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This must be the place: Ode to Paul McCartney, ode to being together again

Paul McCartney in Knoxville. (photo: Jeffrey Delannoy) Paul McCartney in Knoxville. (photo: Jeffrey Delannoy)

Amid a brisk walk down Phillip Fulmer Way towards the Thompson-Boling Arena in Knoxville, Tennessee, last Tuesday evening, I found myself quite possibly the last soul with ticket in-hand to enter the venue for the Paul McCartney concert.

It wasn’t my intent to be a tad late to the gig. But, when your best friend in all time and space (who resides in Knoxville) is in need of counseling over a cold pint of ale at Boyd’s Jig & Reel in Old City Knoxville, well, you can’t rush the process of being there for your brother-in-arms, let alone dart out the door mid-sentence when he currently finds himself at an existential crossroads. 

That, and time is all but one moment anyhow, don’tcha know? With the thoughts, emotions and sentiments of that conversation swirling around the depths of my mind, I wandered into the massive arena for the highly-anticipated sold out performance with tens of thousands in attendance. 

Though I’d seen McCartney in action several years prior in South Carolina, I once again entered the vibrant, overwhelming atmosphere of witnessing a Beatle onstage with the idea of simply taking in the whole spectacle — the hits played, sensory overload stage production, roaring audience with endless ear-to-ear grins, with Sir Paul in the flesh standing up there in front of the microphone.

It’s hard to convey just how astounding it is to see McCartney in-person. I mean, seemingly every single human being on this planet has probably heard a Beatles melody at some point, with the vast majority of folks on this space rock knowing dozens (maybe hundreds) of songs by heart. 

It goes without saying that the music of The Beatles is forever etched in our collective memory, this melodic touchstone we stand on for footing in uncertain times. The soundtrack of our lives, whether we realize it or not. Each person at the show has a cherished memory attached to the lyrics and sonic textures of the likes of “Maybe I’m Amazed,” “Can’t Buy Me Love,” “Blackbird,” “Get Back,” Lady Madonna,” “Helter Skelter,” Live and Let Die,” “Band on the Run,” etc.

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The, perhaps, most powerful moments of the entire three-hour extravaganza came about during “Hey Jude” and “I’ve Got a Feeling,” with both selections eliciting intense crowd participation and this genuine sense of self amid the grand scheme of things, where thousands of jovial entities sang in unison, and yet for their own specific reason and purpose.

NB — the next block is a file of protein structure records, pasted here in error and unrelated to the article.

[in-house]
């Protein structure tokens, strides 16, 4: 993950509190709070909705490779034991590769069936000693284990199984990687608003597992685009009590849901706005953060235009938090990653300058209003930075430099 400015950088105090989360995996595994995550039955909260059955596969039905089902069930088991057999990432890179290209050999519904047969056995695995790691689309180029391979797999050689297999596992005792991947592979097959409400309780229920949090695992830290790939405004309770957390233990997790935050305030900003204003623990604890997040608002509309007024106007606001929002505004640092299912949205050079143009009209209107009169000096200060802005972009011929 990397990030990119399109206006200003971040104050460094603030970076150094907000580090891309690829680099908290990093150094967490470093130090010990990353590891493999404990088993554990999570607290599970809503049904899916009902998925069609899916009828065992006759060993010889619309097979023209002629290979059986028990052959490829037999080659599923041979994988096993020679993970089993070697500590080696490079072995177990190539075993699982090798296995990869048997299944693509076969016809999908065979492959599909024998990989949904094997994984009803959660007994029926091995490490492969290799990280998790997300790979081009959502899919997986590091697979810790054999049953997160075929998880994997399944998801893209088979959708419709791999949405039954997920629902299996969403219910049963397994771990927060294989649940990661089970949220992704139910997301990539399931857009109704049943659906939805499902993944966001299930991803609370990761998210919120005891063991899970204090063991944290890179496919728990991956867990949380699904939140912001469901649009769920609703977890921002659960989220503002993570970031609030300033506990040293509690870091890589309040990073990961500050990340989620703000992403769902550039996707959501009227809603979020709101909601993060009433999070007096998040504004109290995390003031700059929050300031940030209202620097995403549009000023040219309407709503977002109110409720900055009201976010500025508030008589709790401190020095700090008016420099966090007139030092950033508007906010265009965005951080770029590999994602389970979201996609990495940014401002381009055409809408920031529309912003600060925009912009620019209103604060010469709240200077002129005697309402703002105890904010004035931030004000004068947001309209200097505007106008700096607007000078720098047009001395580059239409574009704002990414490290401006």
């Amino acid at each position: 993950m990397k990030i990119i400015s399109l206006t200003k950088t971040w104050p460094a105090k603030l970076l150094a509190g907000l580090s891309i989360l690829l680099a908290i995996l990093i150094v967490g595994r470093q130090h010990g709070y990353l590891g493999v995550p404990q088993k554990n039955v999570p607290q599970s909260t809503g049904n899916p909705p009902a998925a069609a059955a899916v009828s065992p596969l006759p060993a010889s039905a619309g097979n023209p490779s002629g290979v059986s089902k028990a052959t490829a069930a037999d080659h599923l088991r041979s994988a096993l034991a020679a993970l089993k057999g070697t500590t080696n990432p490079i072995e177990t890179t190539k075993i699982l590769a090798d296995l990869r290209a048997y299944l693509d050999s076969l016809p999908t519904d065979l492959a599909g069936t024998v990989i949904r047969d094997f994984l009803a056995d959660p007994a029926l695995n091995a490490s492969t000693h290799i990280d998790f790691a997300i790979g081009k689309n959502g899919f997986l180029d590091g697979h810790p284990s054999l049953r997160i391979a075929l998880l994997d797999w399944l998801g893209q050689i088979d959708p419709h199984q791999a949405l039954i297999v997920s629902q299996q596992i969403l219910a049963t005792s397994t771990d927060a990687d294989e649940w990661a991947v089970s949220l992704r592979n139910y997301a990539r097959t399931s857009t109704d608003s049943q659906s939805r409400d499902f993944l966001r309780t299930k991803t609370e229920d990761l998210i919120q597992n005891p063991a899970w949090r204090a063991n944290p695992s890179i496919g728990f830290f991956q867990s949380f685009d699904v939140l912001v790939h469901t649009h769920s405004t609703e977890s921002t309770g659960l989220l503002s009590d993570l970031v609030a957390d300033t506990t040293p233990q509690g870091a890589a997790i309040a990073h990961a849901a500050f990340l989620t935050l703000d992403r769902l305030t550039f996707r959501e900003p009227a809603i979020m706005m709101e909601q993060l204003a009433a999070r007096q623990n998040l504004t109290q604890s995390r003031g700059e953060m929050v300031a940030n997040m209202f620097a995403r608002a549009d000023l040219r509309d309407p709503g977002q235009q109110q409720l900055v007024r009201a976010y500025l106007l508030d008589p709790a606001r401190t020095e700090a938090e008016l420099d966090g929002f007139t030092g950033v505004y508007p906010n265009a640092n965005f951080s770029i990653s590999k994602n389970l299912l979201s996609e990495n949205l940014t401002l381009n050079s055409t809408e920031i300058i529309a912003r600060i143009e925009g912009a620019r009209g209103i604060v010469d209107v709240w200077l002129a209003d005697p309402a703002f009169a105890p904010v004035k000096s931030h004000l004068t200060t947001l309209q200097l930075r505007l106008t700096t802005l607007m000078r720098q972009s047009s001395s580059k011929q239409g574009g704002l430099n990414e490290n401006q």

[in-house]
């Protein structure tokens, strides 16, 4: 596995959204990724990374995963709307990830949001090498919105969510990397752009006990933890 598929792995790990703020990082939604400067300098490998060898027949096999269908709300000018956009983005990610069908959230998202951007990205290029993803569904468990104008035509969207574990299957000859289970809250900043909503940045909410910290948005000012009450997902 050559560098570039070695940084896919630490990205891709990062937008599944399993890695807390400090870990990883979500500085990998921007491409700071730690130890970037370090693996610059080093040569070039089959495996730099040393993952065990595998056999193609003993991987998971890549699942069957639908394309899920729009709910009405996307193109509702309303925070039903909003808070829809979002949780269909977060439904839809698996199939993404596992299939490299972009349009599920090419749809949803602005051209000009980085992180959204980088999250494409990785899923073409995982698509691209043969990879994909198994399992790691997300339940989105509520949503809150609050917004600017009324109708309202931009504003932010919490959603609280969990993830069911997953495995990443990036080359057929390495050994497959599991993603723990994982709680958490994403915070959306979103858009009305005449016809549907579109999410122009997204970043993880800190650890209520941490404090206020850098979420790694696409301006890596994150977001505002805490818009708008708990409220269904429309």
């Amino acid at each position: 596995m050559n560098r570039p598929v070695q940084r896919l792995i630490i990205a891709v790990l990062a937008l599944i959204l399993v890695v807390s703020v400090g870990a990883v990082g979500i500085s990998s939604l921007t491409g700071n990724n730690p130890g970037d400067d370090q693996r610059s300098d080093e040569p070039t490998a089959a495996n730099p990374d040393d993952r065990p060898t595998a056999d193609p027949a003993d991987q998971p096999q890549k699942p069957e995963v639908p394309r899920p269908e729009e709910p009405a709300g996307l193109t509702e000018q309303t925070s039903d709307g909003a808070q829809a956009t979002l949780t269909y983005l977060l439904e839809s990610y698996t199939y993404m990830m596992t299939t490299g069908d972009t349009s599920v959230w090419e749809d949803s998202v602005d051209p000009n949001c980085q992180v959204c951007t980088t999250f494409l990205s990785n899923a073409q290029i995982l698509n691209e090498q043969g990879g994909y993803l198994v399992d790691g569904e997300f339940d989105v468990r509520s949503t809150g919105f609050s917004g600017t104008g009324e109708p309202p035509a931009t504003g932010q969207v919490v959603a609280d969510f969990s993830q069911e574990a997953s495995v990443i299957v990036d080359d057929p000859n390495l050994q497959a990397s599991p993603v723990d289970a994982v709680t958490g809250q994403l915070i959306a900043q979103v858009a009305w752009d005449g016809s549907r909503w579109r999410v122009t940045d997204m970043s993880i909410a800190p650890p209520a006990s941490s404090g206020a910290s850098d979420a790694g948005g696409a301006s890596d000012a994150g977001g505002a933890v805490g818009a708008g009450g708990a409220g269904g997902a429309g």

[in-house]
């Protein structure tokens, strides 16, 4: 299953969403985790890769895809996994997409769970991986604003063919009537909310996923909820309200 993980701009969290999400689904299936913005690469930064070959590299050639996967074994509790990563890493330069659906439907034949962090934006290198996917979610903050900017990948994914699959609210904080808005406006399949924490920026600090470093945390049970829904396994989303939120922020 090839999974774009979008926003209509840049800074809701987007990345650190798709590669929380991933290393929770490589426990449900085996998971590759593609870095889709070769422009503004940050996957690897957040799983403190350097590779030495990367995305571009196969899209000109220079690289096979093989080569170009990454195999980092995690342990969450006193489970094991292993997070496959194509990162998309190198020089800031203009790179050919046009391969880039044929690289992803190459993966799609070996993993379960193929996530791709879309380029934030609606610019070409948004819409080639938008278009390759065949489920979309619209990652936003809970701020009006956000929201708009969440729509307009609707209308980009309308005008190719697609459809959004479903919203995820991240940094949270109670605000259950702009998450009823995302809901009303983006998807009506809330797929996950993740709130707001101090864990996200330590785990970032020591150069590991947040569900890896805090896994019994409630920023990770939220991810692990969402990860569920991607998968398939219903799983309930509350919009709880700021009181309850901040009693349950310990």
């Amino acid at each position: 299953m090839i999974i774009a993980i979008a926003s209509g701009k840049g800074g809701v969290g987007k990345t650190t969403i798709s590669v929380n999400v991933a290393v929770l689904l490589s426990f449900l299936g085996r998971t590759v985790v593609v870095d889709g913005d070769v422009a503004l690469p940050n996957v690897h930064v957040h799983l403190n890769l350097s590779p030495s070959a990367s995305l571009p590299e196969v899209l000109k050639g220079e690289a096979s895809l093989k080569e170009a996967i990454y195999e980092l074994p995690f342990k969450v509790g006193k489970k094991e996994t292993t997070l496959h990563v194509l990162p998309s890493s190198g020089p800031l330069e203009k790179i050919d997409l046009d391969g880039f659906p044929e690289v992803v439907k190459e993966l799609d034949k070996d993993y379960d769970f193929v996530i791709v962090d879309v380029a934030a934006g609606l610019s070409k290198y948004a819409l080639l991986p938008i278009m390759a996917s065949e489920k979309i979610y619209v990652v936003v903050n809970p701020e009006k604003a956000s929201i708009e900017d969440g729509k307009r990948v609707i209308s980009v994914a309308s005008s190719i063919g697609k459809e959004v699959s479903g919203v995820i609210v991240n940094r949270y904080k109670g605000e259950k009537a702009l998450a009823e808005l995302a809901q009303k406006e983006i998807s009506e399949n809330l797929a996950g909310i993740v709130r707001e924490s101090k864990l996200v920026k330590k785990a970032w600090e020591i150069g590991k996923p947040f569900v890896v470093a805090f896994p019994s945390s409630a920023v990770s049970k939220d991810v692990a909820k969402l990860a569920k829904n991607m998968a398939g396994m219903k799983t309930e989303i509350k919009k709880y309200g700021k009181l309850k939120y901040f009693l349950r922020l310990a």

As in the studio recording, “Hey Jude” live is McCartney sitting at his piano, all while easing himself into the musical masterpiece. For every word sung and note played, the song — like many of the Beatles iconic hits — slowly builds on itself. Layer after layer, this process of one voice soon being joined by more forces at work, either instrumentally or vocally, this message of togetherness in a sometimes-cruel and lonely world (or personal existence). 

By the end of “Hey Jude,” McCartney emerges from behind the piano and steps to the foot of the stage, waving his arms to encourage the entire arena to sing along, each seating tier of eyes and ears another layer of importance to the process of not only the song, but also the moment at hand — “na-na-na, na, hey Jude” echoing relentlessly throughout the space for several minutes, ultimately signaling a beacon of light, more so nurturing camaraderie, in this post-pandemic era.

But, it was “I’ve Got a Feeling” that conjured the absolute deepest of tears and goosebumps, utter chills up and down one’s spine. On the huge screen behind McCartney radiated the staggering clip of The Beatles singing the same tune atop the roof of Apple Records building in London in January 1969 (known as The Beatles final public performance).

And yet, what was so incredibly powerful was standing there and watching McCartney sing “I’ve Got a Feeling” in real time in Knoxville in 2022, all while the late John Lennon would share vocal duties as the two legends did a duet, some 53 years and two continents apart — “Everybody had a good year/Everybody let their hair down/Everybody pulled their socks up/Everybody put their foot down.” 

Heading for the exit of the arena following the encore, I found myself with a bit of a kick in my step, the kind of kick that only comes about when in the presence of songs immortal. While thousands of people spilled out into the streets surrounding Thompson-Boling, I kept thinking about the essence of the Beatles, the eternal message at the core of the band and its ethos — “And in the end the love you take is equal to the love you make.”

Making my way towards the Old City, I had about a mile and half walk back to the Jig & Reel. But, no matter, there was a Beatles song in my heart and a lightness to my being, interactions, and experiences from that point forward (or back or wherever you currently stand). That, and time is all but one moment anyhow, don’tcha know?

Life is beautiful, grasp for it, y’all.

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